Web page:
Search using this query type:

Search only these record types:

Exhibit Page
Simple Page

Advanced Search (Items only)

Home > Conventions > Transcribe Minutes > Transcribe Page

Scripto | Transcribe Page

Log in to Scripto | Create an account | About the Project | Advanced Instructions | Share your story

Minutes of the Freedmen's Convention, Held in the City of Raleigh, on the 2nd, 3rd, 4th, and 5th of October, 1866


« previous page | next page »

This page has been marked complete.



  • Type what you see in the pdf, even if it's misspelled or incorrect.
  • Leave a blank line before each new paragraph.
  • Type page numbers if they appear.
  • Put unclear words in brackets, with a question mark, like: [[Pittsburg?]]
  • Click "Save transcription" frequently!


  • Include hyphens splitting words at the end of a line. Type the full word without the hyphen. If a hyphen appears at the end of a page, type the full word on the second page.
  • Include indents, tabs, or extra spaces.

Current Saved Transcription [history]


Dr. H. J. Brown was next introduced, but he declined, as he intends to give a lecture on Phrenology and Physiology on Wednesday evening.

Rev. G. A. Rue was then called upon, who made a few pointed and humorous remarks. After which a collection was taken up to the amount of $3.18.

After singing "Sound the loud Timbrel," the Convention adjourned.


WEDNESDAY, OCT. 3, 1866--9.30 O'CLOCK.

Convention assembled pursuant to adjournment.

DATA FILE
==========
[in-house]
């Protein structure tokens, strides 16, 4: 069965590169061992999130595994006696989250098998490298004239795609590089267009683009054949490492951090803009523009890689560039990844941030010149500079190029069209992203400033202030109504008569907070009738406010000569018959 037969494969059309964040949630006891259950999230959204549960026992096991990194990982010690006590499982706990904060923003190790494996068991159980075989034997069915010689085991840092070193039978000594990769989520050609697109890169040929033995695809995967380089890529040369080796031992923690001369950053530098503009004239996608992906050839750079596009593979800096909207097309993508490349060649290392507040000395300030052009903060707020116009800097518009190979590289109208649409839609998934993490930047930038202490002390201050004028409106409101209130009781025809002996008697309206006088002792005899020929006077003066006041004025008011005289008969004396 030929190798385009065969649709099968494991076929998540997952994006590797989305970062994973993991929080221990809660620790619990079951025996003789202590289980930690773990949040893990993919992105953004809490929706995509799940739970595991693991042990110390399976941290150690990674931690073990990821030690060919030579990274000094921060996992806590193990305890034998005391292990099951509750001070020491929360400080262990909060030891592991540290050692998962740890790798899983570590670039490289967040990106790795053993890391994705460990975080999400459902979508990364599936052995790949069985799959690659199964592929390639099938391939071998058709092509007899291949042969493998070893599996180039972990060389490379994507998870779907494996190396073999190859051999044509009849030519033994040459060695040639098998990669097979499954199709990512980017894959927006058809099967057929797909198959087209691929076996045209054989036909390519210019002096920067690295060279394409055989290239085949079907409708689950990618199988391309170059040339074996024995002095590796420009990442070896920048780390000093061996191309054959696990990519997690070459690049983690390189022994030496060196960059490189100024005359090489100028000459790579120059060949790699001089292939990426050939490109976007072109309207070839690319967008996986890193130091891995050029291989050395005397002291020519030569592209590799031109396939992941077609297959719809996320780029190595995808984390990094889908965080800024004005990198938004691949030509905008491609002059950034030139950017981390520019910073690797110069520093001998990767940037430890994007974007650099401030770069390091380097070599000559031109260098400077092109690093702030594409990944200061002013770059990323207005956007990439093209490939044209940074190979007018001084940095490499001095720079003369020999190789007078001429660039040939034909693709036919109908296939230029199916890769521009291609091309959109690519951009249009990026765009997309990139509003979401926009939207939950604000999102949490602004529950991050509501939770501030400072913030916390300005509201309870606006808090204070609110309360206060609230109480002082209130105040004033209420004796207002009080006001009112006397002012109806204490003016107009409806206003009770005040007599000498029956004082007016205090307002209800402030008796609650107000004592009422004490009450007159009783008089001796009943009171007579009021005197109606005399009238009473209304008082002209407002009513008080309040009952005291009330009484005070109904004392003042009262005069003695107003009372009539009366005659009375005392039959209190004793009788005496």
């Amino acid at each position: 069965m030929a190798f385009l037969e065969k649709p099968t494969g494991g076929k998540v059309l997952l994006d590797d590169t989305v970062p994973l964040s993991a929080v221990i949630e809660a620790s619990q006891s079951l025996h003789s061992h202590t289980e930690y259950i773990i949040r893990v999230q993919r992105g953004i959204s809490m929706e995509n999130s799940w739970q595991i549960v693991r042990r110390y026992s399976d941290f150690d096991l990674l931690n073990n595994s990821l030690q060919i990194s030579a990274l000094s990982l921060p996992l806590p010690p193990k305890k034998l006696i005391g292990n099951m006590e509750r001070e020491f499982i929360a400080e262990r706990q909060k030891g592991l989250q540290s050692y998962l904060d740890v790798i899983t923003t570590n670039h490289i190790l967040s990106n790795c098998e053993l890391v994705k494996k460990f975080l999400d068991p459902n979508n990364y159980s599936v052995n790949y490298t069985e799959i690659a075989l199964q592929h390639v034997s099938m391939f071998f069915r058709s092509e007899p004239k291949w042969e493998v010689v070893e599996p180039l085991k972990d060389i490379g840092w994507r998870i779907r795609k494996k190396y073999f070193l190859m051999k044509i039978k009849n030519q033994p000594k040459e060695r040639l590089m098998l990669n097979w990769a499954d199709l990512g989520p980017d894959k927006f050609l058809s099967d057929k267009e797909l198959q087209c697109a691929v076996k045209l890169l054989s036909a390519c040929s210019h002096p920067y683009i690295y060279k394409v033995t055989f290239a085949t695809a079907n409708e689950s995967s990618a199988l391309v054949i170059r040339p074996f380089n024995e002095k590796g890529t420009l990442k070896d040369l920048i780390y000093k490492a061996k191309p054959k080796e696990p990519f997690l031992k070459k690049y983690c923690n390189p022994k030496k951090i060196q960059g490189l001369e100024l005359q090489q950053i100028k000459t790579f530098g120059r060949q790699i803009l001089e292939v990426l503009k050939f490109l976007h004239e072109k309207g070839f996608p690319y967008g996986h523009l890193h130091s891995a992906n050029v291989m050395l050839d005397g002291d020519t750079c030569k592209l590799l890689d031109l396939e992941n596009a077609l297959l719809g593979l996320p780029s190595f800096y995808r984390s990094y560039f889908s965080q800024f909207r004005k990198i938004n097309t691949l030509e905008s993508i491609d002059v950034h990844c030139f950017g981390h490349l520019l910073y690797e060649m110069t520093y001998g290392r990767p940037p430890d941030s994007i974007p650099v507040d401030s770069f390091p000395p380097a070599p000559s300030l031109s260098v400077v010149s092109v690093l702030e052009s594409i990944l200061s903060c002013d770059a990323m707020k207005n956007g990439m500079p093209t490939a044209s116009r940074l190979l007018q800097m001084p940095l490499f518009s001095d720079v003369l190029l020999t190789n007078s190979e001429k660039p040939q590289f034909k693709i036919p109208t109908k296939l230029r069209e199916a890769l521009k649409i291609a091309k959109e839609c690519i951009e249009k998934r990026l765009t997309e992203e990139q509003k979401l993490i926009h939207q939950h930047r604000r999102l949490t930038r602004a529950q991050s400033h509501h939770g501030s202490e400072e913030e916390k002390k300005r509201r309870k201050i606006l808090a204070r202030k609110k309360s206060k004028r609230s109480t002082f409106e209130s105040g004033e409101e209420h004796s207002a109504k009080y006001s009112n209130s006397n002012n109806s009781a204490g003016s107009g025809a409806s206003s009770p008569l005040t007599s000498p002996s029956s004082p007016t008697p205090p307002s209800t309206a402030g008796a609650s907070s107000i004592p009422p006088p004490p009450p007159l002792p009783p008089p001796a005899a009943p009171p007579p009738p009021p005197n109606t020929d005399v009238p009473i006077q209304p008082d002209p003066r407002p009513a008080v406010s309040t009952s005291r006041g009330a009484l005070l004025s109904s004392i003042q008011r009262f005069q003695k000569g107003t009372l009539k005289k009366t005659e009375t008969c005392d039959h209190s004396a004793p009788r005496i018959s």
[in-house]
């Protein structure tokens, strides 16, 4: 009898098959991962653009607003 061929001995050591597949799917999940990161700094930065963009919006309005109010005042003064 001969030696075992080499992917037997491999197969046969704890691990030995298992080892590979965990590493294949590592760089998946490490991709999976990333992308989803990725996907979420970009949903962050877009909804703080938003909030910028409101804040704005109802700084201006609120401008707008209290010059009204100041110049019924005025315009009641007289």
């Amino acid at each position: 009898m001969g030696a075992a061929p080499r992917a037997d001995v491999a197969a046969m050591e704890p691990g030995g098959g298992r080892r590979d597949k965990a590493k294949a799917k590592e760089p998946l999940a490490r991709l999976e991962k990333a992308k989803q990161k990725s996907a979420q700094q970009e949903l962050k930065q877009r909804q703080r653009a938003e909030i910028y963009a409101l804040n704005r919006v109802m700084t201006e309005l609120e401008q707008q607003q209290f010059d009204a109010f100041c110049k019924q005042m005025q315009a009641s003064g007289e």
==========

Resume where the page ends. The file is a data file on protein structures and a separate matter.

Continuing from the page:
J. H. Harris in the Chair. House called to order.

Rev. George A. Rue, Chaplain of the Convention, opened by reading the 137th Psalm, and singing the hymn "God the spring of all my joys;" he next offered a prayer.

The minutes of the previous meeting were then called for, read and approved.

After calling the roll of delegates, the rules governing the Convention were then read.

The greater part of the morning was spent in receiving the assessment made on each delegate of $1.50 to defray the expenses of the Convention.

The Committee on invitation then reported that they had received answers from Gov. Worth and other gentlemen, to whom invitations had been extended.

On motion the letters were then read to the Convention with great applause:


Executive Department,

RALEIGH, N. C. Oct. 3d, 1866.

To the President and members of the colored Convention, now sitting in Raleigh.

I have received, through your Secretary, James E. O'Hara, an invitation to attend your sittings. Having learned, on all hands, that your actions are patriotic, and, in every way, praiseworthy, I thank you for your invitation and will gladly attend.

You don't have permission to discuss this page.

Current Page Discussion [history]